July 11,2019

Grassley Statement on Withdrawal of HHS Rebate Rule

Grassley Statement on Withdrawal of HHS Rebate Rule
“It’s Time for Congress to Legislate”
Washington Senate Finance Committee Chairman Chuck Grassley (R-Iowa) today released the following statement regarding the Department of Health and Human Services’ (HHS) withdrawal of its proposed “rebate rule.”
“I had some concerns about the Administration’s proposed rebate rule, but President Trump and Secretary Azar should be commended for being aggressive in their work to lower prescription drug prices. The withdrawal puts even more pressure on Congress to step up to the plate. It’s time for Congress to legislate and deliver on our promise to lower health care costs for Americans.
“In the Finance Committee, I’m working with Ranking Member Wyden and my Republican and Democratic colleagues on a package of reforms to increase transparency and reduce the cost of prescription drugs. While the final details are still being negotiated, we’re on track to report a bill out of committee very soon. This bipartisan bill will bring much-needed transparency to drug pricing, including the role of middlemen and rebates in the system.
“The Judiciary Committee recently passed a bill I authored that directs the Federal Trade Commission to study the activities of PBMs and other intermediaries, including spread pricing and reimbursements, steering and the use of formulary designs to increase market share of higher-priced drugs. It also requires a study of the state of competition in the health care supply chain. The Federal Trade Commission must also provide policy recommendations to improve transparency and competition. That will further inform next steps for Congress.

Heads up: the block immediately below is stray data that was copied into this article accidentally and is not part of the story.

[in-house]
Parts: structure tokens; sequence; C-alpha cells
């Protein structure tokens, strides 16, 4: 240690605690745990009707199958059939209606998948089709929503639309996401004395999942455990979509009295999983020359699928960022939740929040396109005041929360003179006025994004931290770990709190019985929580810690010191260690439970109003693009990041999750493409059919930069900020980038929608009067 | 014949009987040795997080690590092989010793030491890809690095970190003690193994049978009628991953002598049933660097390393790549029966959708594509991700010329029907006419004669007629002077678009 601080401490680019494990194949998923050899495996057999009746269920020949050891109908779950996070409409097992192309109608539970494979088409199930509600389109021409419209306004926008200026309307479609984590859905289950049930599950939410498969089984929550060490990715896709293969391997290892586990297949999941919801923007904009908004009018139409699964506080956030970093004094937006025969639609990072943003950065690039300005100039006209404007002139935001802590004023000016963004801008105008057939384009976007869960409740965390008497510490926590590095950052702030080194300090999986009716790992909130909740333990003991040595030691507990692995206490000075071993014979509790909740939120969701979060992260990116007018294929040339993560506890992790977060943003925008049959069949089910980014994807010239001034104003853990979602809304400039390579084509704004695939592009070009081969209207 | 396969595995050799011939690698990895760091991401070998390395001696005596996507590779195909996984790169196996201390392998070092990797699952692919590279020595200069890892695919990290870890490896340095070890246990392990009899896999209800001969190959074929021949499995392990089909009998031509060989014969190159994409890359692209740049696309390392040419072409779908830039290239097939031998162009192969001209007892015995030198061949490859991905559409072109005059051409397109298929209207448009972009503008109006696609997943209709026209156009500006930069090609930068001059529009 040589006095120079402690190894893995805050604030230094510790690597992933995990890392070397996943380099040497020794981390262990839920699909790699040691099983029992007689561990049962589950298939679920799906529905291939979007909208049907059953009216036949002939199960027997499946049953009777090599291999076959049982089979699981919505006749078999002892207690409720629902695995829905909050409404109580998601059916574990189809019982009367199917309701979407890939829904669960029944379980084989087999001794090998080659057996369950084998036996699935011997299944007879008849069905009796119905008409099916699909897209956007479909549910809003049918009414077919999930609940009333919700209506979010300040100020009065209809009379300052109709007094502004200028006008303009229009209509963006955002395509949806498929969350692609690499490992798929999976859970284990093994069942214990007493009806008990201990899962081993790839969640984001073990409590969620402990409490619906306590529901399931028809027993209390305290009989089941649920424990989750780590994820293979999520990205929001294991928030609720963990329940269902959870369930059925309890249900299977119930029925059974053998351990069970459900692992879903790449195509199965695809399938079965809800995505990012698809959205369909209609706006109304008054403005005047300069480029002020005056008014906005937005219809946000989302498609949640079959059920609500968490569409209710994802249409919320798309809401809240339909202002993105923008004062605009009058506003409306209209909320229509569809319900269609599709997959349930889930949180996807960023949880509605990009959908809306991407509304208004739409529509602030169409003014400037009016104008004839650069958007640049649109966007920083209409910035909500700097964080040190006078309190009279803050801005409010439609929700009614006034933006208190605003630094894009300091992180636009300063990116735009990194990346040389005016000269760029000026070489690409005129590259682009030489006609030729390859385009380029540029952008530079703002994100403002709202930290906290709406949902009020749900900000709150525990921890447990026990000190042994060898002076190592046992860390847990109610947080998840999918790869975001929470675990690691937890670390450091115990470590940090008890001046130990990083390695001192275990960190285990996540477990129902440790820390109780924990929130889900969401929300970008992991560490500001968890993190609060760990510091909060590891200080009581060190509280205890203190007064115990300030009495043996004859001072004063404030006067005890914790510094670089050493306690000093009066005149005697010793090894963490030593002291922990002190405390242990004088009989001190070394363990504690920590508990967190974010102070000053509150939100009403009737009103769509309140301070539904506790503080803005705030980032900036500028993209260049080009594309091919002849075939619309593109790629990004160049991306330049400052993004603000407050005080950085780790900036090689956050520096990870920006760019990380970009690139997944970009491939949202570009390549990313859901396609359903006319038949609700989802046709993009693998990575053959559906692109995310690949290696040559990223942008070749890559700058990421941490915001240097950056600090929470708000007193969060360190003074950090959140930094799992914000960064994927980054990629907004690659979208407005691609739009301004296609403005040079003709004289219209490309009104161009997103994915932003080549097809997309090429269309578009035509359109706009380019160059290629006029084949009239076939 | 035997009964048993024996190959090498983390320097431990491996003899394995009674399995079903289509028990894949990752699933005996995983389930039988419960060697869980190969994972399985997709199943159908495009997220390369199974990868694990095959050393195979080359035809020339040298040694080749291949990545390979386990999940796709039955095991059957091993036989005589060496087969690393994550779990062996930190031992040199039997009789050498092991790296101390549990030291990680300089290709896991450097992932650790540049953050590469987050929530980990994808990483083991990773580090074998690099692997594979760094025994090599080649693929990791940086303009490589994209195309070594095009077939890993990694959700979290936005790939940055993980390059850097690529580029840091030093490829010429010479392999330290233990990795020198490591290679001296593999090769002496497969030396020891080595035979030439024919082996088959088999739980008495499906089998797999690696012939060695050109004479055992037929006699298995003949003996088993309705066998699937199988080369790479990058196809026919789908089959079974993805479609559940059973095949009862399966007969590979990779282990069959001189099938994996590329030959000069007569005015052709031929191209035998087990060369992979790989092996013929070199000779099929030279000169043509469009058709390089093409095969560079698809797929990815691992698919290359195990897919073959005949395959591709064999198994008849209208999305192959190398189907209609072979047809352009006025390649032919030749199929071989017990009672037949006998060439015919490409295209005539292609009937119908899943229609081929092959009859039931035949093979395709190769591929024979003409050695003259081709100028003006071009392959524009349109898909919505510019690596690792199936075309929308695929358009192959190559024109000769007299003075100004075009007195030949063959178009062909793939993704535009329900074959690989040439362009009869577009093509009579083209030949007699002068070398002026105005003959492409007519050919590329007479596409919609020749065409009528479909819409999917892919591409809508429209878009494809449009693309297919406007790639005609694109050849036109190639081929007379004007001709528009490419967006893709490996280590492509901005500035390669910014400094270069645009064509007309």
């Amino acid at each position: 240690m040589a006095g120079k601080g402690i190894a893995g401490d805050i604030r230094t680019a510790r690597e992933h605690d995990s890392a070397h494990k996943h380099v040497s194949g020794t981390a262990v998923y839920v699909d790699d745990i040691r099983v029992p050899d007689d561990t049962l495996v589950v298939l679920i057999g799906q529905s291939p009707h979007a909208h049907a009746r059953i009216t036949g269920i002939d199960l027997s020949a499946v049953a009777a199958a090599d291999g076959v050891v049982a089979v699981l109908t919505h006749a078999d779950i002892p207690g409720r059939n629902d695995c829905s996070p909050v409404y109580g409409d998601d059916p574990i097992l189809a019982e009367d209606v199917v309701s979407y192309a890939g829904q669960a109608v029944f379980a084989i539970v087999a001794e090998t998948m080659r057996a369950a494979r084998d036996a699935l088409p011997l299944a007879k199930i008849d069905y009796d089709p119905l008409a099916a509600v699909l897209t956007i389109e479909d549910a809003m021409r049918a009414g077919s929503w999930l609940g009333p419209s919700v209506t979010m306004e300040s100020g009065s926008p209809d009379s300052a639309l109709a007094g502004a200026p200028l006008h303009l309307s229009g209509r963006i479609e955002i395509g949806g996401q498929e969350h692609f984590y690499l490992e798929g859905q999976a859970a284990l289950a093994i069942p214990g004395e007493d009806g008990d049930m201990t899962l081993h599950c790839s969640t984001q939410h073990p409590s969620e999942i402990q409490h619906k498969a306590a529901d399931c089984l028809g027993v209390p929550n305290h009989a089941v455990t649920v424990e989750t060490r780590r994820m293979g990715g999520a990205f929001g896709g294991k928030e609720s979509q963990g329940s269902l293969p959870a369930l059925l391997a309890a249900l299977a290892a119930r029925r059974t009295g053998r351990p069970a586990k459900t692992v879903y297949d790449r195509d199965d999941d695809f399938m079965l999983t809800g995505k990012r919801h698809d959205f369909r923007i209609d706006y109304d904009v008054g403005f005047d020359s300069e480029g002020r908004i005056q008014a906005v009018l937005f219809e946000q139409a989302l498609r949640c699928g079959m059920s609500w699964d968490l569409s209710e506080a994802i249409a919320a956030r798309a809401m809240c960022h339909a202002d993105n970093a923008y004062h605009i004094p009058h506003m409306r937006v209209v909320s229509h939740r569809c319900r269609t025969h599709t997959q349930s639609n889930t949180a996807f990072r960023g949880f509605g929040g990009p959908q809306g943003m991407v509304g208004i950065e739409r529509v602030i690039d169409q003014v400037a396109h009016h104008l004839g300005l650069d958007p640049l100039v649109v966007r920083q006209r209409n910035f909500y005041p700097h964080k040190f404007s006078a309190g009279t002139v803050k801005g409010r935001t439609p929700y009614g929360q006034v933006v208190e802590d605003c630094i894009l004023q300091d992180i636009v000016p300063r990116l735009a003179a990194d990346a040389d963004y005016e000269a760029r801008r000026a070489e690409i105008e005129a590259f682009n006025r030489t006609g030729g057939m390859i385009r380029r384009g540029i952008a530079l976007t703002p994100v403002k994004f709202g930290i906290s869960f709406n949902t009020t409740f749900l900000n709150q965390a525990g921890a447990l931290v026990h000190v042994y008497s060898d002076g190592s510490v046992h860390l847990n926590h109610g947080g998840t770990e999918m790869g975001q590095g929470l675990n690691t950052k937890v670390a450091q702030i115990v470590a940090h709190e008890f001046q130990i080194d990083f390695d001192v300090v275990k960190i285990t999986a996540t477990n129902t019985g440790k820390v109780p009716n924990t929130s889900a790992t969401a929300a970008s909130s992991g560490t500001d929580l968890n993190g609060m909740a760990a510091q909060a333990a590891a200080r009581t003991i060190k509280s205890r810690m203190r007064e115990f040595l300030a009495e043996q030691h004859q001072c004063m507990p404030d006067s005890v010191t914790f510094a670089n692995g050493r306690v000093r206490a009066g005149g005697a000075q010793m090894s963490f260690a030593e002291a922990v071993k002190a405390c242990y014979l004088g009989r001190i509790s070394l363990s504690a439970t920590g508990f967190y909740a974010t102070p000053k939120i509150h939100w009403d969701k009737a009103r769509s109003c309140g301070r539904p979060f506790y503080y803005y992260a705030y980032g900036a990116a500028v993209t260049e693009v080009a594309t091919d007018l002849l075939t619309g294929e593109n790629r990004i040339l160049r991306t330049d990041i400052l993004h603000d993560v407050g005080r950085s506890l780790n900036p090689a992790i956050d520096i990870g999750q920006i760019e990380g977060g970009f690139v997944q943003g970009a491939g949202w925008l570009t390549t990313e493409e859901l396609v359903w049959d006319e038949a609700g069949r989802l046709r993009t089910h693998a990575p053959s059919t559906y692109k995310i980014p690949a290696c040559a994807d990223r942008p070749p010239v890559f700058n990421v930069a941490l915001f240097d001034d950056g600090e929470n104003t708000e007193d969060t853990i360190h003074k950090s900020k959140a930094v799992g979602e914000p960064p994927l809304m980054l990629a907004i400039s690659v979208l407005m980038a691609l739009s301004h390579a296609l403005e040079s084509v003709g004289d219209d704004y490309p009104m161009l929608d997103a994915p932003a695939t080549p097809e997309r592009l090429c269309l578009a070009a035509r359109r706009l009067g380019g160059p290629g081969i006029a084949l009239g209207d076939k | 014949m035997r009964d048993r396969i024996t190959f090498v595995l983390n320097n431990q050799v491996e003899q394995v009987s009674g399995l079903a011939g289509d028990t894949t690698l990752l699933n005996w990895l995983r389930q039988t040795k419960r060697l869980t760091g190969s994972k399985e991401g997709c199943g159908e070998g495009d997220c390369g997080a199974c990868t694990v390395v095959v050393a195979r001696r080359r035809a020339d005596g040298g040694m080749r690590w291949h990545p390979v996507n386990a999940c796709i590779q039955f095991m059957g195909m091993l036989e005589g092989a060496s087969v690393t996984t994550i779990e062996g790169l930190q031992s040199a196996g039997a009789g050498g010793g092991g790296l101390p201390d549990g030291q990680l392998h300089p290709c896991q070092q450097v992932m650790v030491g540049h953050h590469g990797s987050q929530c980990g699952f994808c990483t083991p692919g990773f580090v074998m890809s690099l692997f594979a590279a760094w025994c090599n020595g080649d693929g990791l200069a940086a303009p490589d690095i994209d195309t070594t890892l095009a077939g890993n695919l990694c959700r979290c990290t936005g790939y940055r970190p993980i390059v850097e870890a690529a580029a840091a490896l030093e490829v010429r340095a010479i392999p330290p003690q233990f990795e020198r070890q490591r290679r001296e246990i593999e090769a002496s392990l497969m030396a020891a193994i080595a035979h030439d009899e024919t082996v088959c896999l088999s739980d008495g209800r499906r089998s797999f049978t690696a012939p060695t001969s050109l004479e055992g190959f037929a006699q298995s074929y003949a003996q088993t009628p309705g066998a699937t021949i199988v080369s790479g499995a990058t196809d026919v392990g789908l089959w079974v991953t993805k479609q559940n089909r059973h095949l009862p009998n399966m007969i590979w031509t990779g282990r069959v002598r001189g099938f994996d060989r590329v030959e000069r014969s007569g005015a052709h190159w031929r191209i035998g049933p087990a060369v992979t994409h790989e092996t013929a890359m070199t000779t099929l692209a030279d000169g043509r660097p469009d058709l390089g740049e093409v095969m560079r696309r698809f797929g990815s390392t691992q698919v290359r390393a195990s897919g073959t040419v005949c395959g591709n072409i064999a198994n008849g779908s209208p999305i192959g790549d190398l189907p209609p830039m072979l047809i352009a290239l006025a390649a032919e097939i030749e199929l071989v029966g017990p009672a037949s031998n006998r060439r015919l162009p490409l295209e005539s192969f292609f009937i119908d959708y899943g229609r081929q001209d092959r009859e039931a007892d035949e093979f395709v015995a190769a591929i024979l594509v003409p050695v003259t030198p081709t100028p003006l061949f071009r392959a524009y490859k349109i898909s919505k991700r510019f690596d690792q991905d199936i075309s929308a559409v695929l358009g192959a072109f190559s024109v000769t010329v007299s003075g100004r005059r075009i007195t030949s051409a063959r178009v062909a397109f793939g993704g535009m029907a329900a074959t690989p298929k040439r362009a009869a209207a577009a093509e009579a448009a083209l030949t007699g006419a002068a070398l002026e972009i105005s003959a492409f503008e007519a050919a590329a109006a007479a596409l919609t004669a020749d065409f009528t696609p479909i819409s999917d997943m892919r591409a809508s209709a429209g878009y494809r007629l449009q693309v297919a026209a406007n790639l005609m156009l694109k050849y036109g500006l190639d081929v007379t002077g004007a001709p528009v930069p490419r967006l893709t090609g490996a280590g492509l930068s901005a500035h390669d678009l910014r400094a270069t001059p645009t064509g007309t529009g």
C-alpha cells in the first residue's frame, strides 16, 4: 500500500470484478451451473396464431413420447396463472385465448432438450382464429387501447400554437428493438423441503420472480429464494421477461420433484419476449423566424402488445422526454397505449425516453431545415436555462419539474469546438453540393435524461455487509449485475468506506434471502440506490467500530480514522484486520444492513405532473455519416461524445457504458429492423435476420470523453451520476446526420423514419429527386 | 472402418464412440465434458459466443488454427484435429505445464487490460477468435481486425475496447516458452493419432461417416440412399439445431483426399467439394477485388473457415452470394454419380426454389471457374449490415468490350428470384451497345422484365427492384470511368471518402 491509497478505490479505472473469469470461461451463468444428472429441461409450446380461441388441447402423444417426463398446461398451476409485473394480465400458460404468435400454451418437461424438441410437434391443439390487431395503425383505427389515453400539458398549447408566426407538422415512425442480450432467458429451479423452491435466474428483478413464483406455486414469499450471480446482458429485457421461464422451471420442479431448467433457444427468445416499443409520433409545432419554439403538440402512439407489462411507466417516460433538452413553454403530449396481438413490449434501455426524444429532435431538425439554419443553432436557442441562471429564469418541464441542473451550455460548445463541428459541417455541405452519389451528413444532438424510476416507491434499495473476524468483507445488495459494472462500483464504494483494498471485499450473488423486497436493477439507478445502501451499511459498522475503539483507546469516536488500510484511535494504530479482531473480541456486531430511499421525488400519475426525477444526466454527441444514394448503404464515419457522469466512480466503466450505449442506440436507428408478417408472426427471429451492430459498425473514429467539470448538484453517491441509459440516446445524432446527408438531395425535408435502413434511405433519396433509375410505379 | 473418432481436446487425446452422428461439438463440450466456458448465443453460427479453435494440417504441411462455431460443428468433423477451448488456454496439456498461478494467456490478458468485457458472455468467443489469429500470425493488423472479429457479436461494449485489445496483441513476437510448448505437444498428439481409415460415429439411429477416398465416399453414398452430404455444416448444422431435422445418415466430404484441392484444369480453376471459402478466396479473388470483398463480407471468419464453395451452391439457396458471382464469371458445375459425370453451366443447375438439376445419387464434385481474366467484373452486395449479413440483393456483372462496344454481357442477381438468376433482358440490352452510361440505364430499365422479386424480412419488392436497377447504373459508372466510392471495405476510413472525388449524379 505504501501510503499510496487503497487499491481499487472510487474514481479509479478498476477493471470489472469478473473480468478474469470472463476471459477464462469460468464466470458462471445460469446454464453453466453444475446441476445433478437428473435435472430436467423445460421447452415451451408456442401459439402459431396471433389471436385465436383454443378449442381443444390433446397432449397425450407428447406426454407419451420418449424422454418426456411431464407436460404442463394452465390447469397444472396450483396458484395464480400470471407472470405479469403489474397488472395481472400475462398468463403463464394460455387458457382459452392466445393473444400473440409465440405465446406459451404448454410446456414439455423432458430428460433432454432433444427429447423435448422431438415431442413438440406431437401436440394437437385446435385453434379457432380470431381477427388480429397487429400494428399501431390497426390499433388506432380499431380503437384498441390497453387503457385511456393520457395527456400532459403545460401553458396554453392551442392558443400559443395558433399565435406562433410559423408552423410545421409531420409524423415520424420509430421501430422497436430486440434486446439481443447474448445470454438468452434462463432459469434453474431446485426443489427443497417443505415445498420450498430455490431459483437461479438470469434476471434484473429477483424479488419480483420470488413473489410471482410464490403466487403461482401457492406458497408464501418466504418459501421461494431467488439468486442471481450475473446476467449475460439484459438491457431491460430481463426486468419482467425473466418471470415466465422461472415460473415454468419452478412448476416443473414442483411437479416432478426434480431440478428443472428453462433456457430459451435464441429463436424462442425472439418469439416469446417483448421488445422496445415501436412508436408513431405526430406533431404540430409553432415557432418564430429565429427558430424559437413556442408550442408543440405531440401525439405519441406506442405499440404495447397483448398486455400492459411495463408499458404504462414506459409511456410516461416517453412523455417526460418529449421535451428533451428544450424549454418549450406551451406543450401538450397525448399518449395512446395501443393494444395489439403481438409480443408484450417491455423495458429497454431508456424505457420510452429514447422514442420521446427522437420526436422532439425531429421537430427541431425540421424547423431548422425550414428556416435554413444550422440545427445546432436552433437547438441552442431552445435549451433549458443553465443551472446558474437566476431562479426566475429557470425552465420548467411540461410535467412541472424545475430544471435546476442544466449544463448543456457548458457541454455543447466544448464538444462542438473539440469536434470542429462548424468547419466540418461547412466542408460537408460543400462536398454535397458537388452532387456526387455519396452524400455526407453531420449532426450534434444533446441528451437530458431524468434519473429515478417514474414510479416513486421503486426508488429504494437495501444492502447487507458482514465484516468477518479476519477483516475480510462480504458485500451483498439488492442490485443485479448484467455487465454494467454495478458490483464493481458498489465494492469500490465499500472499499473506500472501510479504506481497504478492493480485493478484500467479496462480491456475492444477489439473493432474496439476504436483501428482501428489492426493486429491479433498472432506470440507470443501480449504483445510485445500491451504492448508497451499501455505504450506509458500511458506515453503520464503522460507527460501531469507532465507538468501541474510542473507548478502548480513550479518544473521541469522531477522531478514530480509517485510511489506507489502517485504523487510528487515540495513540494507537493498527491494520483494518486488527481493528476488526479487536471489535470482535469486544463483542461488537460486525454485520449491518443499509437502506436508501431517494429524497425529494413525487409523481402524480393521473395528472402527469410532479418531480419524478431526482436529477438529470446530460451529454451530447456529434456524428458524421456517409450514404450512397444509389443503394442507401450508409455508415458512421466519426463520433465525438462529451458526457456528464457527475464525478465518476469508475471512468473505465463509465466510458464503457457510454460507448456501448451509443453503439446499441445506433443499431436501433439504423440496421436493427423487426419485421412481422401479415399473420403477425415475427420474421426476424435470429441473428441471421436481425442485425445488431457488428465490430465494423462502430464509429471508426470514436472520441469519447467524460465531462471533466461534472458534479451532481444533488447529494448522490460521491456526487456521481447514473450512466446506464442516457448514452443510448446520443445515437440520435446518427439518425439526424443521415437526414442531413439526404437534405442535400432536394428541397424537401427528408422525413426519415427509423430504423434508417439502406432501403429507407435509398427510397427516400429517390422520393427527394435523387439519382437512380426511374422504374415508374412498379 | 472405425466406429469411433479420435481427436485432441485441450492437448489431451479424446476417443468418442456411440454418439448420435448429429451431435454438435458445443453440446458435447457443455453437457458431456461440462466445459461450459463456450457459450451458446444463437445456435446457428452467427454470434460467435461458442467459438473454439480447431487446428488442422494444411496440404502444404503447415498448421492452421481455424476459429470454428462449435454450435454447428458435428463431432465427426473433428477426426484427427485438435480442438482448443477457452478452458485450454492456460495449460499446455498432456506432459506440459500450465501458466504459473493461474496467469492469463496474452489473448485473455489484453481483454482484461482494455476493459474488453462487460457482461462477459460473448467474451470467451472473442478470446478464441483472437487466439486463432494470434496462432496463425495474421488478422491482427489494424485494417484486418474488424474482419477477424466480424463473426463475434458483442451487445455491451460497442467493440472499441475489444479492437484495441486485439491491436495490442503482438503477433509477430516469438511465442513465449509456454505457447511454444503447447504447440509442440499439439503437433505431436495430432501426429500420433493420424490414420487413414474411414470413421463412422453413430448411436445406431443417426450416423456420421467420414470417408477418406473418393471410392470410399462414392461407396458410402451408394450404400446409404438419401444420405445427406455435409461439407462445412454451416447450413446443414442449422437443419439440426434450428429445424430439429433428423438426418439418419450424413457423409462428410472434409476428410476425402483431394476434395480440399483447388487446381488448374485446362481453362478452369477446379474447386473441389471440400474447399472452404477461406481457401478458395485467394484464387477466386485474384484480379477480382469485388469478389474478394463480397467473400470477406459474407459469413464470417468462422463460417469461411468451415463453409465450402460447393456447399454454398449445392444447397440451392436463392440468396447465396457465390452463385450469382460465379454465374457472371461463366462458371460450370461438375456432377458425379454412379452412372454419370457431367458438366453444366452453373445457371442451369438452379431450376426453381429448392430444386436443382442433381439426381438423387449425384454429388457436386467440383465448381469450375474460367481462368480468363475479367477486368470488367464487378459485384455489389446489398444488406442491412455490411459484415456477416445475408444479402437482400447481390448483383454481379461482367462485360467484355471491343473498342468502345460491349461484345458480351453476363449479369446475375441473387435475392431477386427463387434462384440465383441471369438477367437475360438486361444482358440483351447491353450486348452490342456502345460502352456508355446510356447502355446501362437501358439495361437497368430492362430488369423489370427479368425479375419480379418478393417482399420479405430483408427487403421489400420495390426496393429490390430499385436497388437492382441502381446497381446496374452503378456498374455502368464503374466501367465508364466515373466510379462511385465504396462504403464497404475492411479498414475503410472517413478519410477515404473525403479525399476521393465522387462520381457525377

“I’m also glad that the HELP Committee under the leadership of Chairman Alexander and Ranking Member Murray have addressed the role of rebates in commercial insurance by passing legislation that bans spread pricing and provides employers with the information they need to lower drug costs for their employees.”
“This is all part of a concerted and bipartisan effort in the Senate to pass a comprehensive package of health care reforms this year to save American consumers and taxpayers from overpaying for health care.”